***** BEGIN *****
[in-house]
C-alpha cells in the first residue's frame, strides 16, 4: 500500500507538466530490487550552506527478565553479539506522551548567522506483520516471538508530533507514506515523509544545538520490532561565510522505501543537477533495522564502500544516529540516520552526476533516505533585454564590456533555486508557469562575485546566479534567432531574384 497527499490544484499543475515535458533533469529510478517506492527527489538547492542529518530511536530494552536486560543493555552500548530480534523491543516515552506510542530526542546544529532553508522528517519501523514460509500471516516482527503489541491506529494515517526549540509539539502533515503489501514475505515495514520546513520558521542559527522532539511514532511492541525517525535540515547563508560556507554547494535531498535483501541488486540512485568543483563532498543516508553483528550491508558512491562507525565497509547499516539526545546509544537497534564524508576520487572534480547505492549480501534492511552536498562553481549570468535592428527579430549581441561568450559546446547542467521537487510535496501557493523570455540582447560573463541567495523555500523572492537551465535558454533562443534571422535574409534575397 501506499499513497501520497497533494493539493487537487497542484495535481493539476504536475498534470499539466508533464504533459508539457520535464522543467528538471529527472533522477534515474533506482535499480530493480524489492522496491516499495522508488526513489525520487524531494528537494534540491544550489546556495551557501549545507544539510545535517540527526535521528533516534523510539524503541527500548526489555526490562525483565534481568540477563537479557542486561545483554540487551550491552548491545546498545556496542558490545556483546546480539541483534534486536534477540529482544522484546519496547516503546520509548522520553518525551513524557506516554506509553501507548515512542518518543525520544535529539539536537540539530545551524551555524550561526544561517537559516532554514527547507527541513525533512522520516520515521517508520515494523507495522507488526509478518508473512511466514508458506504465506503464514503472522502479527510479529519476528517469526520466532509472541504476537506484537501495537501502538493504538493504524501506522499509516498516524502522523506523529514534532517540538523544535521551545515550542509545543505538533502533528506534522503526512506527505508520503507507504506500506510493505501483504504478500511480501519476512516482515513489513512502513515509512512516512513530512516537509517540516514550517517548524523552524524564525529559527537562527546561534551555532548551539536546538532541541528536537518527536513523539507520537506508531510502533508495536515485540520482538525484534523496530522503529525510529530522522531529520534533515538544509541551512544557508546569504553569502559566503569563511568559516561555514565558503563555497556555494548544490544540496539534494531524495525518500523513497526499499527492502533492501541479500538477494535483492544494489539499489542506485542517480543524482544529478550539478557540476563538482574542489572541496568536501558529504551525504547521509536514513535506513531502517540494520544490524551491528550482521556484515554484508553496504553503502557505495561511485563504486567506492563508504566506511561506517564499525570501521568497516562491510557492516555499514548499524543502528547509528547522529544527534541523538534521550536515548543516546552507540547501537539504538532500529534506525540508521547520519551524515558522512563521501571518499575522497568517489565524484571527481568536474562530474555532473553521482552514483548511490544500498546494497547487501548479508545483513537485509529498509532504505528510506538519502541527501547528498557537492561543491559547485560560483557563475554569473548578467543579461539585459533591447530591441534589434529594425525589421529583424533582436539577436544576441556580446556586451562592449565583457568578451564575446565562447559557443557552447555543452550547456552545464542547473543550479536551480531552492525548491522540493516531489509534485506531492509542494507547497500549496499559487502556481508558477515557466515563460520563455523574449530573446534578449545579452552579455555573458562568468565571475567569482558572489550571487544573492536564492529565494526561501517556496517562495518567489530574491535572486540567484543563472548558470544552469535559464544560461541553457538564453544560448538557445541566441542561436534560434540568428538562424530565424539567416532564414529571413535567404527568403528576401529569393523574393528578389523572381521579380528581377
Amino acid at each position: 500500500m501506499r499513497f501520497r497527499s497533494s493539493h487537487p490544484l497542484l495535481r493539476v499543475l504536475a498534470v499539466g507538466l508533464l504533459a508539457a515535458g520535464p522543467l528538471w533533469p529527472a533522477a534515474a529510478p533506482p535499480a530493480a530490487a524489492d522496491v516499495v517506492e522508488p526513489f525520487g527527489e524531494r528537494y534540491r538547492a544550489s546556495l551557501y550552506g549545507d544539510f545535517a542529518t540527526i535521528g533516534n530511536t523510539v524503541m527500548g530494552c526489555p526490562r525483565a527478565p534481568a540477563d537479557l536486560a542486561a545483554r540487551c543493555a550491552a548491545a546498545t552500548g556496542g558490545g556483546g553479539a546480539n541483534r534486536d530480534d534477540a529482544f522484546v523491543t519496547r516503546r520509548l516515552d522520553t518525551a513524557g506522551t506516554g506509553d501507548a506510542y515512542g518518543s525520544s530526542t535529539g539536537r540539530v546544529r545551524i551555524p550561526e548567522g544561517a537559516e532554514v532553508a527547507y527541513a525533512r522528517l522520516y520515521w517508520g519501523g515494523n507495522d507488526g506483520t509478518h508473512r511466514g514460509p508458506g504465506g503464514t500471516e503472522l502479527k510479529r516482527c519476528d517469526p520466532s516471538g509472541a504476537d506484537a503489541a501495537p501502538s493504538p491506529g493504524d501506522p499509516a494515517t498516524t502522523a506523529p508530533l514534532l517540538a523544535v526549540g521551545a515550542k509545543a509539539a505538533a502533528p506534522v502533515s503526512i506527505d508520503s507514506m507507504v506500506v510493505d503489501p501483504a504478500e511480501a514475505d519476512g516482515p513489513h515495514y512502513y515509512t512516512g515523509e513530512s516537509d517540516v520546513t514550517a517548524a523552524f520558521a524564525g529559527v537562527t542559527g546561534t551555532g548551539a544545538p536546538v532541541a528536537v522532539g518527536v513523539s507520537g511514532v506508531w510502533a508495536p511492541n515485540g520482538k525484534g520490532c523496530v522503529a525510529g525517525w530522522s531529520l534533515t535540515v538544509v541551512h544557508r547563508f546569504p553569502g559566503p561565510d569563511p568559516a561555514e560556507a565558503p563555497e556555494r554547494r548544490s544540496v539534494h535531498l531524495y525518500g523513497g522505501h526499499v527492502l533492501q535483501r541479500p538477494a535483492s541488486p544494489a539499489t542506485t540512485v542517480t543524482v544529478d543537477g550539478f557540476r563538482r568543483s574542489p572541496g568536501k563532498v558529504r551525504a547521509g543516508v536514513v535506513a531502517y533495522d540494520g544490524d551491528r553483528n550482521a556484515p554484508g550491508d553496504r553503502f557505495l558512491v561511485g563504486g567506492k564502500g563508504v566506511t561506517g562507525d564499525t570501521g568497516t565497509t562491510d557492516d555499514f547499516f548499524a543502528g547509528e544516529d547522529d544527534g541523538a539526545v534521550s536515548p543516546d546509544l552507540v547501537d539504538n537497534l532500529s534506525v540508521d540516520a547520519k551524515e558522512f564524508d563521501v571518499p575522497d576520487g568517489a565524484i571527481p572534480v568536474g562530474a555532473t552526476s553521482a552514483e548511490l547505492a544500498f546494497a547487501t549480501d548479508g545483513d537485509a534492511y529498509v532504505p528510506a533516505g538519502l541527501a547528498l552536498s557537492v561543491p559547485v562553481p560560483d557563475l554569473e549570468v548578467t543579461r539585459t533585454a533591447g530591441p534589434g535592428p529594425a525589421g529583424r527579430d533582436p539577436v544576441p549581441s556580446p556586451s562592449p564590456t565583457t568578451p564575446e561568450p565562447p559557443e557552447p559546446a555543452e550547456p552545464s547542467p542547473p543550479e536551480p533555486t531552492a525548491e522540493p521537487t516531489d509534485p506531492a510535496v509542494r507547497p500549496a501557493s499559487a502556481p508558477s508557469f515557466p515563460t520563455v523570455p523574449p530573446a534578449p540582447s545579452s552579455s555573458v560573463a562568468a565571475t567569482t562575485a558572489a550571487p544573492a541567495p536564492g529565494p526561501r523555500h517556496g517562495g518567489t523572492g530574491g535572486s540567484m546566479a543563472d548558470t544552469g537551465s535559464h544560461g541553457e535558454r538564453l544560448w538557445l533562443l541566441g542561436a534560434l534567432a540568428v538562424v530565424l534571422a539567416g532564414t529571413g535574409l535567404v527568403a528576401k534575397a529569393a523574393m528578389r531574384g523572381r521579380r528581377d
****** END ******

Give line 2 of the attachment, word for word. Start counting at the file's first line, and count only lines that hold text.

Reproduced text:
C-alpha cells in the first residue's frame, strides 16, 4: 500500500507538466530490487550552506527478565553479539506522551548567522506483520516471538508530533507514506515523509544545538520490532561565510522505501543537477533495522564502500544516529540516520552526476533516505533585454564590456533555486508557469562575485546566479534567432531574384 497527499490544484499543475515535458533533469529510478517506492527527489538547492542529518530511536530494552536486560543493555552500548530480534523491543516515552506510542530526542546544529532553508522528517519501523514460509500471516516482527503489541491506529494515517526549540509539539502533515503489501514475505515495514520546513520558521542559527522532539511514532511492541525517525535540515547563508560556507554547494535531498535483501541488486540512485568543483563532498543516508553483528550491508558512491562507525565497509547499516539526545546509544537497534564524508576520487572534480547505492549480501534492511552536498562553481549570468535592428527579430549581441561568450559546446547542467521537487510535496501557493523570455540582447560573463541567495523555500523572492537551465535558454533562443534571422535574409534575397 501506499499513497501520497497533494493539493487537487497542484495535481493539476504536475498534470499539466508533464504533459508539457520535464522543467528538471529527472533522477534515474533506482535499480530493480524489492522496491516499495522508488526513489525520487524531494528537494534540491544550489546556495551557501549545507544539510545535517540527526535521528533516534523510539524503541527500548526489555526490562525483565534481568540477563537479557542486561545483554540487551550491552548491545546498545556496542558490545556483546546480539541483534534486536534477540529482544522484546519496547516503546520509548522520553518525551513524557506516554506509553501507548515512542518518543525520544535529539539536537540539530545551524551555524550561526544561517537559516532554514527547507527541513525533512522520516520515521517508520515494523507495522507488526509478518508473512511466514508458506504465506503464514503472522502479527510479529519476528517469526520466532509472541504476537506484537501495537501502538493504538493504524501506522499509516498516524502522523506523529514534532517540538523544535521551545515550542509545543505538533502533528506534522503526512506527505508520503507507504506500506510493505501483504504478500511480501519476512516482515513489513512502513515509512512516512513530512516537509517540516514550517517548524523552524524564525529559527537562527546561534551555532548551539536546538532541541528536537518527536513523539507520537506508531510502533508495536515485540520482538525484534523496530522503529525510529530522522531529520534533515538544509541551512544557508546569504553569502559566503569563511568559516561555514565558503563555497556555494548544490544540496539534494531524495525518500523513497526499499527492502533492501541479500538477494535483492544494489539499489542506485542517480543524482544529478550539478557540476563538482574542489572541496568536501558529504551525504547521509536514513535506513531502517540494520544490524551491528550482521556484515554484508553496504553503502557505495561511485563504486567506492563508504566506511561506517564499525570501521568497516562491510557492516555499514548499524543502528547509528547522529544527534541523538534521550536515548543516546552507540547501537539504538532500529534506525540508521547520519551524515558522512563521501571518499575522497568517489565524484571527481568536474562530474555532473553521482552514483548511490544500498546494497547487501548479508545483513537485509529498509532504505528510506538519502541527501547528498557537492561543491559547485560560483557563475554569473548578467543579461539585459533591447530591441534589434529594425525589421529583424533582436539577436544576441556580446556586451562592449565583457568578451564575446565562447559557443557552447555543452550547456552545464542547473543550479536551480531552492525548491522540493516531489509534485506531492509542494507547497500549496499559487502556481508558477515557466515563460520563455523574449530573446534578449545579452552579455555573458562568468565571475567569482558572489550571487544573492536564492529565494526561501517556496517562495518567489530574491535572486540567484543563472548558470544552469535559464544560461541553457538564453544560448538557445541566441542561436534560434540568428538562424530565424539567416532564414529571413535567404527568403528576401529569393523574393528578389523572381521579380528581377